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12 START-UPS SEEK VENTURE CAPITAL AT CONFERENCE

Twelve start-up companies that are expected to do at least $20 million in sales annually after five to seven years in business made presentations recently to a group of potential backers at the Wayne Brown Institute's seventh annual Utah Venture Capital Conference.

The dozen fledgling companies, 11 of them based in Utah, presented their business plans to a group of venture capitalists, corporate representatives and others at the University Park Hotel. The conference was sponsored by the institute, Novell Inc., the Utah Office of Business Creation, the Utah Small Business Development Center and the Utah Technology Finance Corp.According to institute spokesman Mike Davis, those selected to make presentations were winnowed by a screening panel representing some $1.5 billion in capital under management.

Since its creation in 1983, the Institute has helped some 70 companies raise an estimated $40 million in capital, said Bradley B. Bertoch, executive director of the Wayne Brown Institute, named for its late founder.

At the meeting, Dr. Allan M. Wolfe, general partner of Utah Ventures and chief executive officer of Voxel, described as an early stage medical technology company, told the group that successful medical ventures must possess solid technology, a winning management team, persistence, ample funding and "a little luck."

Wolfe warned of the "CEO Conundrum," in which talented scientists believe they are also excellent business executives. Conversely, he added, some start-up companies also believe that their problems will be solved by hiring a top executive from a large corporation. Many times, neither is correct, he said, noting that small companies should select their chief executive based on qualities that would add "immediate value" to their business.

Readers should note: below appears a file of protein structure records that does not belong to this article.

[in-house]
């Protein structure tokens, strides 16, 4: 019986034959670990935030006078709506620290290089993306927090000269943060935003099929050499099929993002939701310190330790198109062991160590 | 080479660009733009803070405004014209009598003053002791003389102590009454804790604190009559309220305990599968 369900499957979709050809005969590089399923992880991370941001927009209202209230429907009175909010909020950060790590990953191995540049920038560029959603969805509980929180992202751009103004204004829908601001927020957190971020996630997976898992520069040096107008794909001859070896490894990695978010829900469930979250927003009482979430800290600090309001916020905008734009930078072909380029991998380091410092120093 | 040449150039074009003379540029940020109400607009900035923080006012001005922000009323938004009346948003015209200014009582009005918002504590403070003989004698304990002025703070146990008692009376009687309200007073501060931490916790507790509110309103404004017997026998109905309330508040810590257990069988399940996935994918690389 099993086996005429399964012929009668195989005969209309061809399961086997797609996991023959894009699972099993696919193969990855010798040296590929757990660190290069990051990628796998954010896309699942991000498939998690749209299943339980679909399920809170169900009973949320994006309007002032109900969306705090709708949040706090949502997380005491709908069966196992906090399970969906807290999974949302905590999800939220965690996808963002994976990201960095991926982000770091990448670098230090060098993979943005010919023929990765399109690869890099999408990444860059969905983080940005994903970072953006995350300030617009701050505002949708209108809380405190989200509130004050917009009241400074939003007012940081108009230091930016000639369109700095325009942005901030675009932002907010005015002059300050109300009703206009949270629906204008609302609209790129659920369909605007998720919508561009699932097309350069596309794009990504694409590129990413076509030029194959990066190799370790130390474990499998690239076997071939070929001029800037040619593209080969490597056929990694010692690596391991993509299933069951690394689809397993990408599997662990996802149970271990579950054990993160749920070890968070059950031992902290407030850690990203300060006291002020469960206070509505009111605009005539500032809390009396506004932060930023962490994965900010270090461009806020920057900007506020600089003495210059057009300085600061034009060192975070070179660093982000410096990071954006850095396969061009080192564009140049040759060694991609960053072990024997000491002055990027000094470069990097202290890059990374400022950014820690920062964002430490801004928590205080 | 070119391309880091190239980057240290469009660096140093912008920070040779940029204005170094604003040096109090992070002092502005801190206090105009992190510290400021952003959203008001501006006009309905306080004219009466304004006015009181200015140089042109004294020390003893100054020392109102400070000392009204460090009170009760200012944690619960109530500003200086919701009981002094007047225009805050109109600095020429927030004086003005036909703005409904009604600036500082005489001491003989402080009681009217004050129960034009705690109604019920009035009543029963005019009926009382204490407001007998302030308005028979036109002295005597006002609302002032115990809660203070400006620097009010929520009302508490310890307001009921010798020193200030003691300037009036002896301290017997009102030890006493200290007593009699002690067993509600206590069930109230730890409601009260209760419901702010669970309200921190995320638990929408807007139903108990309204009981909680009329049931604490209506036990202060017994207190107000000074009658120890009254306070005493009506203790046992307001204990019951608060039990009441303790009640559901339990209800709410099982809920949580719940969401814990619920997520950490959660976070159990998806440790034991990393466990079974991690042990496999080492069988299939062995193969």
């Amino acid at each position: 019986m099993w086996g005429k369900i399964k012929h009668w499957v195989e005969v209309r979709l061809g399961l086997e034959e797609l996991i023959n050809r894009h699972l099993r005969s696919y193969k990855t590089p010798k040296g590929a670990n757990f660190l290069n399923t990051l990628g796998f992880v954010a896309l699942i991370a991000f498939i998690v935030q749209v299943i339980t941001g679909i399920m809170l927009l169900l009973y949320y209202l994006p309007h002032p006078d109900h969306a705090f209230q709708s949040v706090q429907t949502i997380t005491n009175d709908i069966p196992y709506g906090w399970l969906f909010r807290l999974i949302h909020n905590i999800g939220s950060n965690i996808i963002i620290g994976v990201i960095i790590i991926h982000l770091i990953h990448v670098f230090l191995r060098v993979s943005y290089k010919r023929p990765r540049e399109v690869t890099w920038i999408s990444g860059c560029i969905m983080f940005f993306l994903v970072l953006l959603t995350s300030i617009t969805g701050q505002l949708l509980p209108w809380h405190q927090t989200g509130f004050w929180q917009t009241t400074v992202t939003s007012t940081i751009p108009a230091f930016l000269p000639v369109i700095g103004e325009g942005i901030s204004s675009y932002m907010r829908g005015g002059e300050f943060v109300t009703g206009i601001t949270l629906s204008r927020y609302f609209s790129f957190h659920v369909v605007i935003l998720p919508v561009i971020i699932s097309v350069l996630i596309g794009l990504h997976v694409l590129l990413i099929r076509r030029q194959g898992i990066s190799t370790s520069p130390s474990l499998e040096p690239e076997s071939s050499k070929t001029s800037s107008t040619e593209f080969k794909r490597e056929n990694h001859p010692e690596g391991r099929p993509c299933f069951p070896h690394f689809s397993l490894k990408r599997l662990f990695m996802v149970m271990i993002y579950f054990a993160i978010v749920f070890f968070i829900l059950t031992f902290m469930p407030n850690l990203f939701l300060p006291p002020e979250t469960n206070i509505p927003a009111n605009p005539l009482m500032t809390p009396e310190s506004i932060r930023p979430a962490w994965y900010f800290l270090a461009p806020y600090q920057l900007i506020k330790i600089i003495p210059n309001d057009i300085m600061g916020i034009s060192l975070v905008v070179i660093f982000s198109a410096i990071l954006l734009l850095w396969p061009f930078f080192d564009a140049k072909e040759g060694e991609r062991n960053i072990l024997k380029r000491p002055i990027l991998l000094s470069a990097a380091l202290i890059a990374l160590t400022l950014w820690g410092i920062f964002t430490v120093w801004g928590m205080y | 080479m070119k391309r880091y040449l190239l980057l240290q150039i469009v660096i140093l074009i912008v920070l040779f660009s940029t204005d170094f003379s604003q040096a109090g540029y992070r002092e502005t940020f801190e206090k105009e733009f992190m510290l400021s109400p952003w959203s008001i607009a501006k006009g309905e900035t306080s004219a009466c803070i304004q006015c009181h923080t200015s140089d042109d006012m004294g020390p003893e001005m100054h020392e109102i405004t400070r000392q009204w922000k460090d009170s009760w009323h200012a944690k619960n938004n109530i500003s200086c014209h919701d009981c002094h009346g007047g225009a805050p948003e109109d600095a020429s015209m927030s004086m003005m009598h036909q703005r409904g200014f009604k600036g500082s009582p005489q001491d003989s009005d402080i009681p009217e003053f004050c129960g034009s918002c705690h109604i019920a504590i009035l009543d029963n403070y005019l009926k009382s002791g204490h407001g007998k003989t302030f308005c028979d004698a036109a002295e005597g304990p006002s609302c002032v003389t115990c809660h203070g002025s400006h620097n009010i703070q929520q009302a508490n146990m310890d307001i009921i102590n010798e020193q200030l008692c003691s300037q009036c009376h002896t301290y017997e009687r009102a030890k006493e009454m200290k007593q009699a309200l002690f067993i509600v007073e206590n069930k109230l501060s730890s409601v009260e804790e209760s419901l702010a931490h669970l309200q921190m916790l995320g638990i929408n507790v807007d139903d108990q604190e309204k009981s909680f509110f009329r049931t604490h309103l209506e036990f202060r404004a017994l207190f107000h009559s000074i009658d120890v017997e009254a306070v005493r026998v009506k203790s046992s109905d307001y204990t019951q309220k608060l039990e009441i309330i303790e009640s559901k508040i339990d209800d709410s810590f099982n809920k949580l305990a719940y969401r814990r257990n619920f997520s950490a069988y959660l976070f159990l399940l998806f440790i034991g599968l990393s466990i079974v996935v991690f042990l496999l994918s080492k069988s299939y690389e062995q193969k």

The 12 companies making presentations in hopes of raising capital and how they will use it were:

Biosynthesis Inc., Salt Lake City. Develop innovative ways to facilitate the body's acceptance of synthetic materials, artificial organs (hybrid pancreas) and implantable drug delivery systems.

CVT Corp., Salt Lake City. Commercialize electronic, medical and laser product technology.

Certified Management Software Inc., Salt Lake City. Produce software for government and industry that utilizes the latest bar-code technology to track assets, calibration needs, scheduled and preventive maintenance, toolcrib activity and document retrieval.

Gazelle Systems Inc., Provo. Market hard-disk and networking software such as file and directory management, back-up operations and data security for the personal computer.

Genmark Co., Salt Lake City. Apply proprietary genetic mapping and embryo cloning technologies to improve animal productivity and quality in the dairy and cattle industries.

Intelligent Modem Corp., Midvale. Produce a fast, high-quality modem in the 19.2 kbps market 18-24 months ahead of competitors.

MediServe Information Systems, Tempe, Ariz. Provide computerized management information systems for hospital respiratory care departments.

Science Medical Inc., Salt Lake City. Maintain exclusive rights to patents covering Autologous Blood Transfusion Systems (collecting a patient's own shed blood for later use.)

Therm-O-Scan Inc., Salt Lake City. Anticipate two new patents on a method that uses high-resolution laser printers.

Top-Cut, Salt Lake City. Operate a chain of 17, no-appointment, hair care salons.

Water Center International Ltd., Salt Lake City. Hold the patent for a small, on-site water purification appliance that chills, heats, carbonates and dispenses sparkling fruit juices and syrups from a single spout.

Xebra Corp., Salt Lake City. Creators of a personal computer based compiler, simulator and debugger for VHDL, a design language defined for the U.S. Department of Defense.